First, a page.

We are inundated with choices in every area of life compared to previous generations. There are now thousands of electricity and gas tariffs and suppliers that you can compare on hundreds of comparison sites. There are almost as many choices of hot and cold beverage in your high street coffee shop. While choice and personalisation can feel like a nice thing it can also leave us feeling overwhelmed and even when we do make a choice we often end up wondering whether we’ve really made the best one anyway.
It’s difficult enough choosing a coffee let alone choosing a clinic or a healthcare professional to help you deal with a chronic health condition. If you have a chronic health problem (or problems) it’s likely that you’ve tried various different ways of tackling it – from seeing your GP or a specialist, to researching for yourself, self-help, or consulting other healthcare professionals. If all of these endeavours have not got to the bottom of your problem you’re likely to feel frustrated and disappointed at the waste of time, money, and hope – and the fact that you’re still suffering.
When you’re continuing to look for help and solutions it can be incredibly confusing. Even if we confine ourselves to back pain (approximately 1,110,000,000 Google results) the information and misinformation out there is truly mind-boggling. You want to make the best possible choices for you but how do you even begin to narrow down your options?
As a clinical team specialising in helping patients with chronic back pain we have some advice for you to consider when choosing (or not choosing) a clinic.
- Don’t choose a clinic or a clinician who can’t talk to you about and demonstrate the positive (and less positive) results that they have achieved with patients like you. By that I mean patients with very similar conditions to you. Back pain isn’t a condition, it’s a symptom. Back pain can have a myriad of causes. If someone simply says they ‘treat back pain’ they may not have the sufficient expertise to help with YOUR type of back pain.
- Don’t choose a clinic or clinician who can’t provide you with any patient testimonials or who nobody you know has ever had good results with. Check out their social media reviews or there are lots of social media forums (support groups for health conditions, local community groups etc. or just your friendship groups) where you can ask for recommendations or post about a clinic you’re thinking of visiting to see if anyone has any experience. Of course just because others have had good or bad experiences doesn’t automatically mean you will; but it can help to reassure you and make your choice easier.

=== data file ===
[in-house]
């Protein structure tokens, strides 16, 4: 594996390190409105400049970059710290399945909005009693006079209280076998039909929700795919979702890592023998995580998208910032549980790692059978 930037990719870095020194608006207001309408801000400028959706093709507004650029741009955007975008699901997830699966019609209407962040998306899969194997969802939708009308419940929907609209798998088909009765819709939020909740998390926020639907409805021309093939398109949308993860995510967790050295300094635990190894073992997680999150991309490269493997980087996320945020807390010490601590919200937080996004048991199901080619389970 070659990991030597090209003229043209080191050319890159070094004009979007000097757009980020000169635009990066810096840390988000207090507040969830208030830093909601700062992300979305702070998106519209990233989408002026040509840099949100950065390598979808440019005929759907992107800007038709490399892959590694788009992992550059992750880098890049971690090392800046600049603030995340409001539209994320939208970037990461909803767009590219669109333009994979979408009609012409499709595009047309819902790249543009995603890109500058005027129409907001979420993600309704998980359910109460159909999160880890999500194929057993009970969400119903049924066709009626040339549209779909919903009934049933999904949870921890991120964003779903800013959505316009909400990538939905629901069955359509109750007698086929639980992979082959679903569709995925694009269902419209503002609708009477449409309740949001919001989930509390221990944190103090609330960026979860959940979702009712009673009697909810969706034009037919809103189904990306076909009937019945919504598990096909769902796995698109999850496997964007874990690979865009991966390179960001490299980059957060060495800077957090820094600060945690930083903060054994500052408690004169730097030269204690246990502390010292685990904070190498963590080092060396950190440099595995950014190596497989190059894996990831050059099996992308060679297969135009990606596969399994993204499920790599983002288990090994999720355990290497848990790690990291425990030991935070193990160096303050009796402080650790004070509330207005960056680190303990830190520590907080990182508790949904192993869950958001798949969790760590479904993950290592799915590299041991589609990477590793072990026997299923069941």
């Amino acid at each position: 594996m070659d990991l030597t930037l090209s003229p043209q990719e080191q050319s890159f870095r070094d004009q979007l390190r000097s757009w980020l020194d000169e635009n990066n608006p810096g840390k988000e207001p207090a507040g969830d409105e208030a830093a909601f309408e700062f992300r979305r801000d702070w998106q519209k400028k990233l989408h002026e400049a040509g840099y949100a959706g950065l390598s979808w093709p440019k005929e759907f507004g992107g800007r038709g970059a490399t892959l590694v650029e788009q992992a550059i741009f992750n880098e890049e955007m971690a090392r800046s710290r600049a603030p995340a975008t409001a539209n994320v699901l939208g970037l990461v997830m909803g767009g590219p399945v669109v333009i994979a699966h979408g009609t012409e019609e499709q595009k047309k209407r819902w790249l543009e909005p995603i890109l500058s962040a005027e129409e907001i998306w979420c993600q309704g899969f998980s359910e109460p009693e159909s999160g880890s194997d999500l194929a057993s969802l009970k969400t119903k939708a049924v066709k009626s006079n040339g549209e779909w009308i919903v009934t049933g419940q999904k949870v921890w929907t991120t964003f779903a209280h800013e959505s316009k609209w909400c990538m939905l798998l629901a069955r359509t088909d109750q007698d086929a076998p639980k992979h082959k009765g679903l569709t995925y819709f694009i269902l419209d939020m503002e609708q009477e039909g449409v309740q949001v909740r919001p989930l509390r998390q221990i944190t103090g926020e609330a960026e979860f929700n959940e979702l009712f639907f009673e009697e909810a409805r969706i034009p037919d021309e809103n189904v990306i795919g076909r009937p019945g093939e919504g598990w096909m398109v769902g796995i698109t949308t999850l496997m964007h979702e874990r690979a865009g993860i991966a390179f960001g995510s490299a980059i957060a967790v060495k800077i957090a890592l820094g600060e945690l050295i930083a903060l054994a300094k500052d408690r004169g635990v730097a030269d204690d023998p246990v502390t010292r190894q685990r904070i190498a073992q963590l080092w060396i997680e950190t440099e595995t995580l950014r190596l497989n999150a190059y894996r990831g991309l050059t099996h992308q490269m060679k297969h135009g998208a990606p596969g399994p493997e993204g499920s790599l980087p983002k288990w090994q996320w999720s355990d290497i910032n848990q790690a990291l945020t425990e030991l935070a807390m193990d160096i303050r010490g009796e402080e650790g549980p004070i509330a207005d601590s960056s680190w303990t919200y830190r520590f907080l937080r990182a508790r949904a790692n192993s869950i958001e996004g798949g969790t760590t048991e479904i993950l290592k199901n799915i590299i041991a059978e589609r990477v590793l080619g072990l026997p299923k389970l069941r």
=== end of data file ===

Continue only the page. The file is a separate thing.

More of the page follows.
- On the other hand don’t choose a clinic or clinician just because they helped your friend / auntie / brother-in-law’s half-sister. Their problems and needs might have been quite different than yours. Also speak to the clinic about your specific healthcare and personal needs to better establish if they are right for you.
- Don’t choose anything or anyone who claims a 100% success rate or to be able to treat every type of back pain. There is no clinical evidence of a single product or individual being able to demonstrate this kind of success.
- Don’t choose a clinic without speaking to their team and asking lots of questions. You need to feel comfortable with the personality or ‘vibe’ of the clinic as well as its clinical reputation. If you don’t feel that they ‘get’ you and that you can put your trust in them you are far less likely to achieve satisfactory results. Some clinics (like ours) are very happy to have you visit the clinic to speak to someone in the team and have a look round before you book an initial appointment. This is a good thing. Take advantage of it.
- Don’t choose a clinic just because it has a shiny website or marketing materials. While this can sometimes indicate that the clinic is successful and professional it can also indicate that they have focused more on brochureware than on patient care. Have a look for yourself at the premises – perhaps pop in and speak to the reception team prior to booking an appointment. This will give you a better sense of the real clinic.
- On the other hand don’t choose a clinic just because it’s cheap. It’s often the case that you get what you pay for. Even good clinics run offers from time to time but clinics that consistently charge under the market rate for a service might have to do so because they aren’t good enough to hold on to their new patients.
Of course there are lots of other factors that can come in to your choice of clinic. But we’ll leave it to 7 for now. After all, you already have more than enough choices to consider. Venti Soy Quadruple Shot Latte with No Foam anyone?
It’s a bit of a cliche isn’t it? The stereotype of the headachey woman who uses ‘one of her heads’ as an excuse for anything from not wanting sex to skiving off work or just not wanting to deal with an emotionally-tense situation. As with most stereotypes there is certainly some truth in this one – science has proven that women really do suffer from more headaches. But science has also shown that headaches are not just in women’s ‘heads’ – in their minds – and we now understand much better why women are more prone to headaches than men.
It’s not that long ago that many doctors believed that headaches in women were due to ‘hysteria’ and an inability to manage stress. Women who experienced headaches (or mental health issues) were often ridiculed and dismissed when seeking help for their headaches and even seen as malingerers.